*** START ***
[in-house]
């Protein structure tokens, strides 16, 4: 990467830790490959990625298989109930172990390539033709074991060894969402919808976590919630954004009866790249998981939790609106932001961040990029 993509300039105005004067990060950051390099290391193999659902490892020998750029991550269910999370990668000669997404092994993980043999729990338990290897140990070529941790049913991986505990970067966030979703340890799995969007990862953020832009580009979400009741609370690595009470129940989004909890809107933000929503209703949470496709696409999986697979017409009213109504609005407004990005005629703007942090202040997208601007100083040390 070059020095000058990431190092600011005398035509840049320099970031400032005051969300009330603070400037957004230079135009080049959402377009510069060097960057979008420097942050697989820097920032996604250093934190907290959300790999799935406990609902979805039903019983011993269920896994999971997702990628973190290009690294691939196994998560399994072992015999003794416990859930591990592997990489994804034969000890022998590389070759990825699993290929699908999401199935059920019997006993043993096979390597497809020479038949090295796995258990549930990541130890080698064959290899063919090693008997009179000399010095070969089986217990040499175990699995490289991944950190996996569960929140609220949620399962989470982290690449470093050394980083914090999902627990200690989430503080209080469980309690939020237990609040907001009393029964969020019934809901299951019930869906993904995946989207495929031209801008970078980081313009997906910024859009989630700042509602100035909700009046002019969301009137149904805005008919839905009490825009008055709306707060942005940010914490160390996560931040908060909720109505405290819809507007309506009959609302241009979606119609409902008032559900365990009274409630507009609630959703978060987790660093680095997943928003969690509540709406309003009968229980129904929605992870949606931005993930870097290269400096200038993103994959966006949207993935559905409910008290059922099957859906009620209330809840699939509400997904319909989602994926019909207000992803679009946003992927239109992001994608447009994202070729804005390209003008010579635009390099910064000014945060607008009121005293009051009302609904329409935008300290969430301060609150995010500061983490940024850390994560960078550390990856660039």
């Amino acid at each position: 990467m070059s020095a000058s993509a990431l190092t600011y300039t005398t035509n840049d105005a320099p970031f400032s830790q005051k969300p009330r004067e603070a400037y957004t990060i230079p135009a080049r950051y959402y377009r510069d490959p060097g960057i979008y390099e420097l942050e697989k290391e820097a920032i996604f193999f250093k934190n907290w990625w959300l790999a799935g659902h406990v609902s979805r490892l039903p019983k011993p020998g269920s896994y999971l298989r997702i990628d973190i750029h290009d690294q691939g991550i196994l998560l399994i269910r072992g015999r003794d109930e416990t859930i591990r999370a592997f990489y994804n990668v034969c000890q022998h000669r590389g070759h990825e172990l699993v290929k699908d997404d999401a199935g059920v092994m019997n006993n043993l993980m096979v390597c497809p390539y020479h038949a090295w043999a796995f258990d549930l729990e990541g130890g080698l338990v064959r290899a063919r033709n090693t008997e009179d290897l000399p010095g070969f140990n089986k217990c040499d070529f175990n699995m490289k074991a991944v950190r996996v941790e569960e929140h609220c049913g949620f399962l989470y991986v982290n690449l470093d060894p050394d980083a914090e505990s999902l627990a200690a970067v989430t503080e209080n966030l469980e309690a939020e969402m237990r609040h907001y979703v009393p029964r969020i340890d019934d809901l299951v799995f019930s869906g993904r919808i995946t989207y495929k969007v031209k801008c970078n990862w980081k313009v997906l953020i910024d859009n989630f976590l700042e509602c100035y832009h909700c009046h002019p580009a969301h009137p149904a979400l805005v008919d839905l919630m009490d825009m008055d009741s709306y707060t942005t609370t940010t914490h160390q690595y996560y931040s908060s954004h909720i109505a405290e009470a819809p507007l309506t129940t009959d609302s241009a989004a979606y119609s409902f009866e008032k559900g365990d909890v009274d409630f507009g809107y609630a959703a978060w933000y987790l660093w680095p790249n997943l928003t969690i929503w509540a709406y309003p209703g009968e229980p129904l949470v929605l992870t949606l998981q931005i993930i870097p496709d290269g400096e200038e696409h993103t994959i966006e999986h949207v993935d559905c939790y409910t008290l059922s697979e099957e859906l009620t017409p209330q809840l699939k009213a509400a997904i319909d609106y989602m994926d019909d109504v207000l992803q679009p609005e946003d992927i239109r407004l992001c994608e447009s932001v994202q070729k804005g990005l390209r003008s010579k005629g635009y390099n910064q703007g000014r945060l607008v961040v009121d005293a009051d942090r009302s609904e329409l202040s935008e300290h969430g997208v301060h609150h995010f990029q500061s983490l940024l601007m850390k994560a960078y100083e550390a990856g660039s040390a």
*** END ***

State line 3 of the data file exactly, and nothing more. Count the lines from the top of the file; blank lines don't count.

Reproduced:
């Amino acid at each position: 990467m070059s020095a000058s993509a990431l190092t600011y300039t005398t035509n840049d105005a320099p970031f400032s830790q005051k969300p009330r004067e603070a400037y957004t990060i230079p135009a080049r950051y959402y377009r510069d490959p060097g960057i979008y390099e420097l942050e697989k290391e820097a920032i996604f193999f250093k934190n907290w990625w959300l790999a799935g659902h406990v609902s979805r490892l039903p019983k011993p020998g269920s896994y999971l298989r997702i990628d973190i750029h290009d690294q691939g991550i196994l998560l399994i269910r072992g015999r003794d109930e416990t859930i591990r999370a592997f990489y994804n990668v034969c000890q022998h000669r590389g070759h990825e172990l699993v290929k699908d997404d999401a199935g059920v092994m019997n006993n043993l993980m096979v390597c497809p390539y020479h038949a090295w043999a796995f258990d549930l729990e990541g130890g080698l338990v064959r290899a063919r033709n090693t008997e009179d290897l000399p010095g070969f140990n089986k217990c040499d070529f175990n699995m490289k074991a991944v950190r996996v941790e569960e929140h609220c049913g949620f399962l989470y991986v982290n690449l470093d060894p050394d980083a914090e505990s999902l627990a200690a970067v989430t503080e209080n966030l469980e309690a939020e969402m237990r609040h907001y979703v009393p029964r969020i340890d019934d809901l299951v799995f019930s869906g993904r919808i995946t989207y495929k969007v031209k801008c970078n990862w980081k313009v997906l953020i910024d859009n989630f976590l700042e509602c100035y832009h909700c009046h002019p580009a969301h009137p149904a979400l805005v008919d839905l919630m009490d825009m008055d009741s709306y707060t942005t609370t940010t914490h160390q690595y996560y931040s908060s954004h909720i109505a405290e009470a819809p507007l309506t129940t009959d609302s241009a989004a979606y119609s409902f009866e008032k559900g365990d909890v009274d409630f507009g809107y609630a959703a978060w933000y987790l660093w680095p790249n997943l928003t969690i929503w509540a709406y309003p209703g009968e229980p129904l949470v929605l992870t949606l998981q931005i993930i870097p496709d290269g400096e200038e696409h993103t994959i966006e999986h949207v993935d559905c939790y409910t008290l059922s697979e099957e859906l009620t017409p209330q809840l699939k009213a509400a997904i319909d609106y989602m994926d019909d109504v207000l992803q679009p609005e946003d992927i239109r407004l992001c994608e447009s932001v994202q070729k804005g990005l390209r003008s010579k005629g635009y390099n910064q703007g000014r945060l607008v961040v009121d005293a009051d942090r009302s609904e329409l202040s935008e300290h969430g997208v301060h609150h995010f990029q500061s983490l940024l601007m850390k994560a960078y100083e550390a990856g660039s040390a």